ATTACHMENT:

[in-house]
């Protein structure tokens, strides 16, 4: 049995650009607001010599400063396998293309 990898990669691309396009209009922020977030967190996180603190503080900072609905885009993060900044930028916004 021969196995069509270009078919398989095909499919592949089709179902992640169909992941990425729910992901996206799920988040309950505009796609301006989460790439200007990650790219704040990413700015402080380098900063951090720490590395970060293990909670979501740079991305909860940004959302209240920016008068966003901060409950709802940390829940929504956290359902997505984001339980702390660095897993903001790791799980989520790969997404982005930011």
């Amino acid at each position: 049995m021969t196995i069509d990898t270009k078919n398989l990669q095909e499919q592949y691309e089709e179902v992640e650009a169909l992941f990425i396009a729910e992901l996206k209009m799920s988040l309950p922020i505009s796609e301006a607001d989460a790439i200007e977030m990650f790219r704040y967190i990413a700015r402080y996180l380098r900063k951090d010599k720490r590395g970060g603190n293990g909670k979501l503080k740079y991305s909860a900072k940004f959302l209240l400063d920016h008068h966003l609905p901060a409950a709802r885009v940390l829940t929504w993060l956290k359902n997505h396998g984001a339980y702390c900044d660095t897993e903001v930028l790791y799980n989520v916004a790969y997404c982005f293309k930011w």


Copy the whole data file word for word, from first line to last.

[in-house]
């Protein structure tokens, strides 16, 4: 049995650009607001010599400063396998293309 990898990669691309396009209009922020977030967190996180603190503080900072609905885009993060900044930028916004 021969196995069509270009078919398989095909499919592949089709179902992640169909992941990425729910992901996206799920988040309950505009796609301006989460790439200007990650790219704040990413700015402080380098900063951090720490590395970060293990909670979501740079991305909860940004959302209240920016008068966003901060409950709802940390829940929504956290359902997505984001339980702390660095897993903001790791799980989520790969997404982005930011």
């Amino acid at each position: 049995m021969t196995i069509d990898t270009k078919n398989l990669q095909e499919q592949y691309e089709e179902v992640e650009a169909l992941f990425i396009a729910e992901l996206k209009m799920s988040l309950p922020i505009s796609e301006a607001d989460a790439i200007e977030m990650f790219r704040y967190i990413a700015r402080y996180l380098r900063k951090d010599k720490r590395g970060g603190n293990g909670k979501l503080k740079y991305s909860a900072k940004f959302l209240l400063d920016h008068h966003l609905p901060a409950a709802r885009v940390l829940t929504w993060l956290k359902n997505h396998g984001a339980y702390c900044d660095t897993e903001v930028l790791y799980n989520v916004a790969y997404c982005f293309k930011w």